President Lyndon Johnson’s secretary of state Dean Rusk once said, regarding the US war against Vietnam, that the US goal was “to control every wave in the Pacific.” Exactly Chandra’s goal vis à vis the WPC. So my decade with the USPC was a decade-long war of attrition.

We were forceful in arguing our point of view. To Romesh, this was an affront that could not and would not be tolerated. He was quite brilliant and had decades of experience in Indian and international communist politics. But his expertise lay in the field of bureaucratic infighting which made him, among other things, a practiced liar.

Many years later, my friend Kay Anderson was sent by 1199SEIU as a delegate to an Anti A- and H-bomb conference in Japan. Not knowing my experience with the WPC, she approached Romesh to tell him that she and I were friends. He replied, “Wonderful. Myerson’s a great guy. Please give him my regards.” When Kay conveyed this to me, I told her, “One thing you should know about Romesh. He only lies. Never believe a word he says, including ‘hello’ and ‘goodbye.’”

The funny thing about this whole episode is that, while Chandra was telling the Soviets that I was a CIA agent, anti-communist journalist John Barron — using sources that were actually in the CIA — was accusing me in Reader’s Digest of being a KGB agent. Like a schmuck, I had been working for subminimum wages that would have embarrassed a monk. Here I was, passing up paychecks from the two wealthiest intelligence agencies in the world.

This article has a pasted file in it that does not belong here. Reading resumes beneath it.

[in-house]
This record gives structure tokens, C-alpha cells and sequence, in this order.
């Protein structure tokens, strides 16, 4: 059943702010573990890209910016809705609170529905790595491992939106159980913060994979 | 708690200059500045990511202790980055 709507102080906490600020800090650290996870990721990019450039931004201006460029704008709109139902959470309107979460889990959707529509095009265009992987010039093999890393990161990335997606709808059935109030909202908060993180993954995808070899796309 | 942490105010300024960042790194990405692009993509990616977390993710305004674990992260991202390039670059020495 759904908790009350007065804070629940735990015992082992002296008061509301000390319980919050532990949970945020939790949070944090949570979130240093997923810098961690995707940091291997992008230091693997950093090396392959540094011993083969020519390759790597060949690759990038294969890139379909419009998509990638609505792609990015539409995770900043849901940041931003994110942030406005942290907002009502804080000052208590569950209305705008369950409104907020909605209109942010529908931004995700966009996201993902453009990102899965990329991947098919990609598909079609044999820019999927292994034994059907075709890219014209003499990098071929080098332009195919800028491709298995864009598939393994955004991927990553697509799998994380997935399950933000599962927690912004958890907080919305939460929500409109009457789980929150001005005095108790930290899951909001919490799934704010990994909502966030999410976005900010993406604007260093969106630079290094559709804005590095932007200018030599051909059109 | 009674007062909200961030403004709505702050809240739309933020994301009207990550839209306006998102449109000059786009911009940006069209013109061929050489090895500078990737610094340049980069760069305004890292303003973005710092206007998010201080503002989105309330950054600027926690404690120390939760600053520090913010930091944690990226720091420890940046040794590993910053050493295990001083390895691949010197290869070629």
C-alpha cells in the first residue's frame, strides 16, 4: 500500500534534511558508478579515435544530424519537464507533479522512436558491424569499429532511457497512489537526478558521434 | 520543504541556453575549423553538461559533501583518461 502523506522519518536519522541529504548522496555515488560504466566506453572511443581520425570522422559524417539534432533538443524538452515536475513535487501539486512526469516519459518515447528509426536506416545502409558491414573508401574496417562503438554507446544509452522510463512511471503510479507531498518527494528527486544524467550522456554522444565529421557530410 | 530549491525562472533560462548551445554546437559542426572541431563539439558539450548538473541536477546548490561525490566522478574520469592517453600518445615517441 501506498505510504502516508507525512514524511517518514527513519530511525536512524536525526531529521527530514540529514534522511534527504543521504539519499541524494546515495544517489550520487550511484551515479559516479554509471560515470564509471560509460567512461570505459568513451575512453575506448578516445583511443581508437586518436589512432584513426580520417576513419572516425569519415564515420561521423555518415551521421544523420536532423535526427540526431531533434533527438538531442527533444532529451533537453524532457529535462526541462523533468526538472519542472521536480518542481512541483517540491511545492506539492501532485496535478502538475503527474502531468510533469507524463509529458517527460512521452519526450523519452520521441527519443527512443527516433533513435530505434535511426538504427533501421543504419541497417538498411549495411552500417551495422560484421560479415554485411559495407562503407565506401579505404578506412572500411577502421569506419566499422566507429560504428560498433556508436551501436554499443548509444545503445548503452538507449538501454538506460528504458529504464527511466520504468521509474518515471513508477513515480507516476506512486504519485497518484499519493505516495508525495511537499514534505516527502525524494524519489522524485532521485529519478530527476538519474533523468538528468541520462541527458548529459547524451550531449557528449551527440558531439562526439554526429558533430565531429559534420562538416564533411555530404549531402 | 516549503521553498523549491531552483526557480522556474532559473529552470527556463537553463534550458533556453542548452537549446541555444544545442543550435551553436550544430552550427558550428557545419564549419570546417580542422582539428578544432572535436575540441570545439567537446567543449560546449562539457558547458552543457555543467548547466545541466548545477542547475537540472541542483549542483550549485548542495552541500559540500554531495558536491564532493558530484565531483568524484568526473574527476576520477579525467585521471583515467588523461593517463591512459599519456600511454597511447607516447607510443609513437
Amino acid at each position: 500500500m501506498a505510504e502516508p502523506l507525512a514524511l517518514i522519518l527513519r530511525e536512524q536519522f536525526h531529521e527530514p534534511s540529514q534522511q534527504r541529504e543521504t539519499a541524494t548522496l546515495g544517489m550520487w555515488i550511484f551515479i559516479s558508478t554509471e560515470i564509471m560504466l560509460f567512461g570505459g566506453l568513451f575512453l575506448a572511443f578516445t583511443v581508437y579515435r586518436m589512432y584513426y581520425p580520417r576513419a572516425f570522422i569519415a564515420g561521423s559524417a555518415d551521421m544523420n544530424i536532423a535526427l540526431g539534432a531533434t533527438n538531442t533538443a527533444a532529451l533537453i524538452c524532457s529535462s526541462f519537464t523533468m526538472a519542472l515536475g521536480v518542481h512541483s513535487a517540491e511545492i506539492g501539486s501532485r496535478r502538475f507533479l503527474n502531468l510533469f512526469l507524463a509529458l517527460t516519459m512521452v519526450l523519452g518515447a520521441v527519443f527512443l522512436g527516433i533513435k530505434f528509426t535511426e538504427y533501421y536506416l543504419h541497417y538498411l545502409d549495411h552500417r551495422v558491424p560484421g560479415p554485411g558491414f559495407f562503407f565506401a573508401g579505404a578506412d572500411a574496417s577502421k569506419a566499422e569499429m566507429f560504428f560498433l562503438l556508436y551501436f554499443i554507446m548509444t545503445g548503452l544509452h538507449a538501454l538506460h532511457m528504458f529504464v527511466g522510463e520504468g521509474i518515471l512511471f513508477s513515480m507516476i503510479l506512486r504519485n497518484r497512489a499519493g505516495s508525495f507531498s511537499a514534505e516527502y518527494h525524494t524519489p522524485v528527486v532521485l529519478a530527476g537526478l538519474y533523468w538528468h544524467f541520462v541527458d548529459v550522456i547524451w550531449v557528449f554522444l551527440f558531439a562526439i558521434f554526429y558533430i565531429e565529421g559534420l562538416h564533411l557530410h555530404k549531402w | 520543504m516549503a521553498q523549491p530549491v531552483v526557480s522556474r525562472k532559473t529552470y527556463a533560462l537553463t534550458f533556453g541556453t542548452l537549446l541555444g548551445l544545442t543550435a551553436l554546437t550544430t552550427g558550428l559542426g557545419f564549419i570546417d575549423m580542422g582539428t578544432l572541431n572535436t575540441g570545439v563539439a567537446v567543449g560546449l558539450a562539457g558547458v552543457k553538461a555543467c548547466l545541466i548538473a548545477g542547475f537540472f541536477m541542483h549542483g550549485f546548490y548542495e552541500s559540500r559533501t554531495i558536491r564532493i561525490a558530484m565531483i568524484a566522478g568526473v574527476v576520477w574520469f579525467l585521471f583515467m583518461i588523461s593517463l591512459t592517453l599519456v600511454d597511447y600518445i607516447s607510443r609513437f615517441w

While Chandra was telling the Soviets that I was a CIA agent, anti-communist journalist John Barron — using sources that were actually in the CIA — was accusing me of being a KGB agent.

In any case, Chandra’s public celebration of Jim Jackson began to make sense. I assumed Jim would return from Toronto to tell the party leadership in New York that Romesh wanted me gone.

And it would easily have all come to pass — except for two things. In the first place, I understood what few others knew: Gus Hall, the US Communist Party’s general secretary (who of course had his own direct line to Ponomarev of the Soviet Communist Party), despised Romesh Chandra. Gus had little love for me either, but I was in his party, and if anyone was to get rid of me, it would be him, not Chandra.

The two of them, Gus and Romesh, were bureaucratic twins. Both demanded unquestioned loyalty, not to say idolatry, and both had pathologically inflated views of their own importance. In old Hollywood Westerns, there was often one gunfighter telling another, “there’s not room in this here town for you and me both.” For Gus and Romesh, there was not room in the entire New Orleans Superdome for either of their egos, let alone both.